Hayne said the city will continue this program and increase the number of dates “as necessary. So that is another piece, we hope, that will alleviate illegal dumping.”
Last year there were six “pop-up” events, and four this year. In 2016, roughly 1,250,000 kilograms of waste was collected and 68 per cent was recycled. More than 100 tonnes of reusable stuff was recovered by non-profit agencies.
This year, about 100,000,000 kilograms of waste was collected, 62 per cent was recycled and 56 tonnes was recovered by non-profit agencies.
During both years, an average of 1,600 vehicles visit each event.
There’s also the Large Item Pick Up program, where residents can call 604-590-7289 (Option 3) to have four large items, per year, hauled away.
“From a city perspective we have to get more proactive with our communications that that is an available option to people,” Hayne said. “It’s just a phone call away.”
This year, 39,000 residents have taken advantage of it, compared to 45,662 over 2016 and 34,173 over 2015.
Still, despite all these efforts, the proverbial jury’s still out.
“Five years now along Holt Road it is a dumping ground for furniture, drywall and other miscellaneous building materials, clothes, electronics,” Surrey resident Vicki Eng told the Now-Leader.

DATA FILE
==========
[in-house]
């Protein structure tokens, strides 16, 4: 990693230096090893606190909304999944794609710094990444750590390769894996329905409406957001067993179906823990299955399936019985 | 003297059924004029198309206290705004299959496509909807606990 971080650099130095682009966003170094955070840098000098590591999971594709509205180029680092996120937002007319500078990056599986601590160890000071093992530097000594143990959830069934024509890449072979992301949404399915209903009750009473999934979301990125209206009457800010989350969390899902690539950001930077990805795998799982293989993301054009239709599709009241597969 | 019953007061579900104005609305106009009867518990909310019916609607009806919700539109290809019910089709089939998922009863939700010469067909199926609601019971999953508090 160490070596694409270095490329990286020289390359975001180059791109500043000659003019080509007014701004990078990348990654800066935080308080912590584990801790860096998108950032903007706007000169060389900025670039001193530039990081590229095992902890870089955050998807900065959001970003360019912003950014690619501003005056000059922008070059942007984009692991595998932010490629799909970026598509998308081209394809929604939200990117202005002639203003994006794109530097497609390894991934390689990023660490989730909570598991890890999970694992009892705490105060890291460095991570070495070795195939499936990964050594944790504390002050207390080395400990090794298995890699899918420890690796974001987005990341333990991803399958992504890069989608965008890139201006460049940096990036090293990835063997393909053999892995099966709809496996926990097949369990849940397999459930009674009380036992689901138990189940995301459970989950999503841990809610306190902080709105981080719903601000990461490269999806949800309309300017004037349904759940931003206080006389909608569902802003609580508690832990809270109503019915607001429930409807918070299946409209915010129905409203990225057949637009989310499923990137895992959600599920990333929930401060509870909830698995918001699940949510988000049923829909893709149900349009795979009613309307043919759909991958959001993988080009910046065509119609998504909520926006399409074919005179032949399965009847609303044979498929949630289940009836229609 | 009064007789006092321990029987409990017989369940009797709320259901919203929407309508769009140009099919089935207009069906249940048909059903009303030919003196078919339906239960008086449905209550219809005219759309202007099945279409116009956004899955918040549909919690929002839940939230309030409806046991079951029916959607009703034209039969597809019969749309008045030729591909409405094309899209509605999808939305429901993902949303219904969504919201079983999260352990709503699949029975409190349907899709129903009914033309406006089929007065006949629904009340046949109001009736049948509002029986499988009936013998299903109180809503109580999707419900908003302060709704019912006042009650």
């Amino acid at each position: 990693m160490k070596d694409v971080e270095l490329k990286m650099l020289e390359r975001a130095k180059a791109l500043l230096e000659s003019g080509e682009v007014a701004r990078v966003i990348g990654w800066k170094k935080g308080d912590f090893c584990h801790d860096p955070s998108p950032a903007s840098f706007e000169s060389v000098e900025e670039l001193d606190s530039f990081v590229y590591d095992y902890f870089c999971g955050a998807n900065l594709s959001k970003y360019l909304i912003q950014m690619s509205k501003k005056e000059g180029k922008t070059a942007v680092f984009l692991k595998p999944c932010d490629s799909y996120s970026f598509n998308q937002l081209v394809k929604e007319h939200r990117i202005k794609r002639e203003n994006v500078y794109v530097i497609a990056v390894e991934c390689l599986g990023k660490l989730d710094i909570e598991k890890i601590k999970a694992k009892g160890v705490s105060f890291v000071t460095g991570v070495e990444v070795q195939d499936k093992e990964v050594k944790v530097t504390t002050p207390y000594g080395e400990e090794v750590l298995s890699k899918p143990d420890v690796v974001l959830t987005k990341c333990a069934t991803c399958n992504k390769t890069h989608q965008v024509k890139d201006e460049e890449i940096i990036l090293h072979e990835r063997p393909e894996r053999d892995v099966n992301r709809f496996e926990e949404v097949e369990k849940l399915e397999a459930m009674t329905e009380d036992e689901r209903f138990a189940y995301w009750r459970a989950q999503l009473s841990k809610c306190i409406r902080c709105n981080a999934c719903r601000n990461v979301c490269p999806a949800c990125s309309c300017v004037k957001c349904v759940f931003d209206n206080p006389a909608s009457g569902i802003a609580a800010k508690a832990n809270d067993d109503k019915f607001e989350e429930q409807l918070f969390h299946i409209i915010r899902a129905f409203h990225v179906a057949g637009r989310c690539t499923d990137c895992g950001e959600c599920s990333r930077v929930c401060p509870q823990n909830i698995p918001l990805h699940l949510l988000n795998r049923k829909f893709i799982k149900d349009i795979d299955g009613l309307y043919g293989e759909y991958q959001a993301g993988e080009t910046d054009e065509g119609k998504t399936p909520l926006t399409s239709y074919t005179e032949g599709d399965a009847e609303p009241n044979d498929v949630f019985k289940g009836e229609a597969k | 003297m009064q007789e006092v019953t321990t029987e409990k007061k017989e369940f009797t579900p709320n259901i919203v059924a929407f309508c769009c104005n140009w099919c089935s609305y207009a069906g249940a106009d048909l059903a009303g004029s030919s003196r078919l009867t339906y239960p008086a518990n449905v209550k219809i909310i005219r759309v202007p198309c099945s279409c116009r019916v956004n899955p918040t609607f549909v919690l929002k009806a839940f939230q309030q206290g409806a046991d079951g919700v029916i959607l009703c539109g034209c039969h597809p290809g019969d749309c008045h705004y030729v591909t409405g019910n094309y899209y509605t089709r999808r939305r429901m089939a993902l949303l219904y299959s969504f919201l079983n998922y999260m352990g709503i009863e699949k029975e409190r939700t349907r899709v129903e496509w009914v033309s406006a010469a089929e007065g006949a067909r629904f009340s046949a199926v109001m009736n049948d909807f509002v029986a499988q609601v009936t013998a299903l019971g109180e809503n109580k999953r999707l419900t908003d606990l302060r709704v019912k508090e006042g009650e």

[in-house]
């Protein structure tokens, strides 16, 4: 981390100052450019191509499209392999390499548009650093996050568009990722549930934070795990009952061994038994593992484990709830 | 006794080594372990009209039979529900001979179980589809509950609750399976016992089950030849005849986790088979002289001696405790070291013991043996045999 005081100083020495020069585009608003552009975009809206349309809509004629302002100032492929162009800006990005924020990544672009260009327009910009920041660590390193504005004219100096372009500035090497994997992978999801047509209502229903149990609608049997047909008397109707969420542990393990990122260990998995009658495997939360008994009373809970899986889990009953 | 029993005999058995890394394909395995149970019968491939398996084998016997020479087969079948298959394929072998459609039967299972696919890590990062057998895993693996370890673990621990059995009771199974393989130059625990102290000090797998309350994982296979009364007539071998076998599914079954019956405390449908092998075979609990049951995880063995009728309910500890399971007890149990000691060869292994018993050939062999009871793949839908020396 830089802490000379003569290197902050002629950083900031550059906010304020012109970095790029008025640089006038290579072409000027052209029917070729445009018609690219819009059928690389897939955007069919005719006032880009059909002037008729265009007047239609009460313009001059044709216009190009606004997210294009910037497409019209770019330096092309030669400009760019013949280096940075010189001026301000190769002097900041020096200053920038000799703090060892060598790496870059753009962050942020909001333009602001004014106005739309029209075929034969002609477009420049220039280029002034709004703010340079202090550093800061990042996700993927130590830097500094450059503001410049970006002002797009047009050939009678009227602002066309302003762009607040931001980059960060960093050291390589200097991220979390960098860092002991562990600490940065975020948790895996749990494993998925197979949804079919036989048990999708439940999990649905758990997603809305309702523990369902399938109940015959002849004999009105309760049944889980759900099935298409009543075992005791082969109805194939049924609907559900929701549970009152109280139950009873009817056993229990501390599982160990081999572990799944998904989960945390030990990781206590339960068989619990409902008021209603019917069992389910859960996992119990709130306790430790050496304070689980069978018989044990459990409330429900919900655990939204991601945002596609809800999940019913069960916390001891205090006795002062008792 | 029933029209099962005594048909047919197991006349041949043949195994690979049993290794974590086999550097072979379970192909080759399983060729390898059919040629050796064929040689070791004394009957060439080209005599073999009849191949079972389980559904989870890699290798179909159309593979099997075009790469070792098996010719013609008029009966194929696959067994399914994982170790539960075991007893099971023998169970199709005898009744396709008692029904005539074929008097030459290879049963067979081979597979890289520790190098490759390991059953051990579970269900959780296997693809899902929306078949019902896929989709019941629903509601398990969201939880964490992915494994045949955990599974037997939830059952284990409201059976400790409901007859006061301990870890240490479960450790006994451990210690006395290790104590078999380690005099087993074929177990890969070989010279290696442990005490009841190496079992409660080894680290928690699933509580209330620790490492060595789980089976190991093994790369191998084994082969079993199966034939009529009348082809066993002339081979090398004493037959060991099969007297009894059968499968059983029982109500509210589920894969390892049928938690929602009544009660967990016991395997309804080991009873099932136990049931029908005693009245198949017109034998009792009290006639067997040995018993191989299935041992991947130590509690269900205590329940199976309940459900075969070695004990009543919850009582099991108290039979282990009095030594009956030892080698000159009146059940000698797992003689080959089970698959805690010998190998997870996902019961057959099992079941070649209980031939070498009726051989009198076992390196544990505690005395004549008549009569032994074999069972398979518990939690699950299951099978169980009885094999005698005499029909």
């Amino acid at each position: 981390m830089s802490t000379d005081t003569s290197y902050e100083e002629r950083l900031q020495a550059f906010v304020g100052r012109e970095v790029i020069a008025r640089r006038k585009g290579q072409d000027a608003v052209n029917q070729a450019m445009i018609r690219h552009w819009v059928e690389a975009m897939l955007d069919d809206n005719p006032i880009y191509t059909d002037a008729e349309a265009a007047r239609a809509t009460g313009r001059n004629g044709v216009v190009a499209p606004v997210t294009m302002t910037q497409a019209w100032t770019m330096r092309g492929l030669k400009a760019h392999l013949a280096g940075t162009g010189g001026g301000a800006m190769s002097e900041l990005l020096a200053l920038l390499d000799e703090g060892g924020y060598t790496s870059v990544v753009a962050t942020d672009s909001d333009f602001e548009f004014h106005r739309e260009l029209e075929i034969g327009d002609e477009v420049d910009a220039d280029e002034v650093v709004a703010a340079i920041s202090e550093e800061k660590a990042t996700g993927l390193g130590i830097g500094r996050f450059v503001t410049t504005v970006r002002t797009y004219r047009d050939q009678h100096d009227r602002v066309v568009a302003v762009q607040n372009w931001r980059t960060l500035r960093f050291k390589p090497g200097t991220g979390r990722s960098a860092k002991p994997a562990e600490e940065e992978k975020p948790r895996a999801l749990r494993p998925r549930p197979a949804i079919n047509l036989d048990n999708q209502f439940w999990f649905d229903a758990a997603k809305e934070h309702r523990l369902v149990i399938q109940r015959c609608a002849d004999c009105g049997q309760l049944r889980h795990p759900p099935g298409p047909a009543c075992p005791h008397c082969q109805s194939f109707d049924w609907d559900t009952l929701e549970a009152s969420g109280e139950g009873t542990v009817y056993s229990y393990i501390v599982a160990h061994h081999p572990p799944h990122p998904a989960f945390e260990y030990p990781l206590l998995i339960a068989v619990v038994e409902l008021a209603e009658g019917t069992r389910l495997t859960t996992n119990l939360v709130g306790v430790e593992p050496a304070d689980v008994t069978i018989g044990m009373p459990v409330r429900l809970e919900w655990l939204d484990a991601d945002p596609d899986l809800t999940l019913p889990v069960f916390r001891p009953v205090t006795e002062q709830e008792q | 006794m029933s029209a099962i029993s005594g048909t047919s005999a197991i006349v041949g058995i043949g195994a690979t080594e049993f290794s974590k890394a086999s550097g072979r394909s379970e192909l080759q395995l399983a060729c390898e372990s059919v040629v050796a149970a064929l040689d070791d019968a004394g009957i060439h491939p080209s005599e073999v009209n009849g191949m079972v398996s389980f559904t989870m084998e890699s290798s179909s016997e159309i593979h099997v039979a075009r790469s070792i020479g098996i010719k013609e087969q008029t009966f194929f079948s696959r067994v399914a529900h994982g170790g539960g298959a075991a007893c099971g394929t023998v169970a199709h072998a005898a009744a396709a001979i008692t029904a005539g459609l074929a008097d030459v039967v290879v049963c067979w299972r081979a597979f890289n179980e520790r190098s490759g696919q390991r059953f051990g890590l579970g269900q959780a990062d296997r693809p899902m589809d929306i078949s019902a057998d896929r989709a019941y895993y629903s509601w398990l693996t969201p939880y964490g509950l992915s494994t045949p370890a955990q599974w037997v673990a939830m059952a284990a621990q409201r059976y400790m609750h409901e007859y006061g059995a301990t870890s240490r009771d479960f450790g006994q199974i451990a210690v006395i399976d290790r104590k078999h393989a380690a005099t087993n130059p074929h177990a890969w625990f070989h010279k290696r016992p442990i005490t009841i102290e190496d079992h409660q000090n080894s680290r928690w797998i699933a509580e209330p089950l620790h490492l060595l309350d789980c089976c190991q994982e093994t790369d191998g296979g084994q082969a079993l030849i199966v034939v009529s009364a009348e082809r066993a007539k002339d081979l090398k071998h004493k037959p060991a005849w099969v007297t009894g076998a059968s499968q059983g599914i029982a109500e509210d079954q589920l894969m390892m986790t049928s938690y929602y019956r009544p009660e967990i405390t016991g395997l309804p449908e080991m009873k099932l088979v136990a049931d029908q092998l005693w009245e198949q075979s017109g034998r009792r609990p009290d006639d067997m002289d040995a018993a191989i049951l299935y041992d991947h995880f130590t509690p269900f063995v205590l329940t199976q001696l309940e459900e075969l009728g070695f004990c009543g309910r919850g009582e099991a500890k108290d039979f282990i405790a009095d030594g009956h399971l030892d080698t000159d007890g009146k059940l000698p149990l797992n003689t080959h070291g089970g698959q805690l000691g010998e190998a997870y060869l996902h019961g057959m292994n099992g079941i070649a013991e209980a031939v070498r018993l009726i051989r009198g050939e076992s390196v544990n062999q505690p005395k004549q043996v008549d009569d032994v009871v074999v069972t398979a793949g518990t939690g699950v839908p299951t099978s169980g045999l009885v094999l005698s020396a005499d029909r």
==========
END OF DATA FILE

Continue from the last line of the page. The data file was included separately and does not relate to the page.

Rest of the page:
“The City of Surrey once a week has to send a crew out to clean up the mess along both sides of the road for three blocks. Two days after the clean-up, the area is back being a dump ground.
“People in the area do not appreciate this mess from others who do not wish to dispose of it in the proper manner.”
She says the city’s No Dumping signs posted in her neighbourhood have been ignored for years.
“It might be a good idea if they would put up cameras to catch the individuals and stop them.”
Liz Irwin, on the other hand, reports success using the Surrey Request App in Whalley.
“Every time I have used the app, city workers have come out and removed the garbage. This has been around the Central City area.”
But Ivan Trepanier, of Newton, is not so satisfied.
“There is garbage in the walkway today and city trucks drive by and garbage does not move,” he noted.
He and his wife have phoned the bylaws department “lots of times,” he told the Now-Leader.
“Some times they show up then other times they don’t. If we don’t pick it up it will stay there and this is a walk way that is used by a 100 or more people a day. I’m disgusted by the city hiking up our property tax and we have to do the work.”